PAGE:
Tumour-agnostic cancer treatment now available in Aus
A medicine to treat cancer based on the genetic profile of the tumour, rather than tumour type or location, has now been registered on the Australian Register of Therapeutic Goods (ARTG), marking what is believed to be the first ‘tumour agnostic’ approach to cancer treatment in Australia.
Global biopharmaceutical company MSD has confirmed that its PD-1 inhibitor, KEYTRUDA, can now be used to treat eligible patients whose cancer has a specific genetic alteration (a biomarker) called deficient DNA-mismatch repair (dMMR) or microsatellite instability-high (MSI-H). These patients must have advanced cancer (where the cancer has spread to other organs) that has progressed following prior treatment and have no satisfactory alternative treatment options.
KEYTRUDA works to reactivate the immune system to attack cancer cells by blocking a specific protein (known as PD-1 or programmed cell death protein), which left unchecked allows cancer cells to pass undetected by the body’s natural defences. It is currently only PBS-listed for eligible Australians with unresectable or malignant melanoma, refractory or relapsed classical Hodgkin lymphoma, previously untreated metastatic non-small cell lung cancer, and locally advanced or metastatic urothelial cancer.
Colorectal cancer is just one form of cancer that can display the dMMR and/or MSI- H biomarker, and the new indication specifically identifies advanced colorectal cancer patients with this biomarker, whose disease has progressed following treatment with multiple therapies, as eligible for treatment. This indication was approved under the provisional approval pathway, which provides a six-year window to collect further data to support KEYTRUDA’s use in microsatellite instability-high cancer and to transition to a full registration.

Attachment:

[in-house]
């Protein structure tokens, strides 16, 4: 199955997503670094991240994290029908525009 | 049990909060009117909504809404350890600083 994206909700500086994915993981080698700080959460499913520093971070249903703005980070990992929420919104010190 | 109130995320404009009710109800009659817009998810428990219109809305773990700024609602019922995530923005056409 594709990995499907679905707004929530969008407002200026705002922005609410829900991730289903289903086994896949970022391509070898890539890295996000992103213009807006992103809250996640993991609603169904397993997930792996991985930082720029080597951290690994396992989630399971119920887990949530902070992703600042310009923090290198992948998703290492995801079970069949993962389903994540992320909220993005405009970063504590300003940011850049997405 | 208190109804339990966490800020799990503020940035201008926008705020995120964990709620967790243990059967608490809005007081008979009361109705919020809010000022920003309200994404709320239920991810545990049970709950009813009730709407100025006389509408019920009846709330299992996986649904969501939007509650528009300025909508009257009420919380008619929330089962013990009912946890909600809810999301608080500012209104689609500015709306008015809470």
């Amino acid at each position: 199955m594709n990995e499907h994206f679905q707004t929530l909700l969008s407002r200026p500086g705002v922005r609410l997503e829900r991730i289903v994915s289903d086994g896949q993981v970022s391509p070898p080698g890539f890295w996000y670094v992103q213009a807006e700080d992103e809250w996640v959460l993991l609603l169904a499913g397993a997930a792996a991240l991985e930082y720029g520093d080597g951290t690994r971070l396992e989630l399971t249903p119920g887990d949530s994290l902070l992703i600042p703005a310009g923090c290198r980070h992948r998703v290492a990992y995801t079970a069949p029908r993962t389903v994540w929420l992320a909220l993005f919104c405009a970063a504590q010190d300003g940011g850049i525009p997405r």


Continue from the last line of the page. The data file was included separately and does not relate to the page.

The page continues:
It is estimated that there are more than 20 different tumour types that may display MSI-H and/or dMMR, which can be identified through laboratory tests. These tumours include colorectal, endometrial, gastric, small intestinal, pancreatic, cholangiocarcinoma, adrenocortical, mesothelioma, small-cell lung, cervical, neuroendocrine, thyroid, urothelial, brain, ovarian, prostate, retroperitoneal, salivary, sarcoma, testicular and tonsillar cancers.
“This is the first tumour-agnostic indication made available in Australia,” said Michael Azrak, Managing Director of MSD Australia. “It marks a shift in treating cancer according to the genetic type of the tumour as opposed to the tumour location.
“It represents a new way in which some cancers will be treated in Australia and is an important step in precision medicine.”
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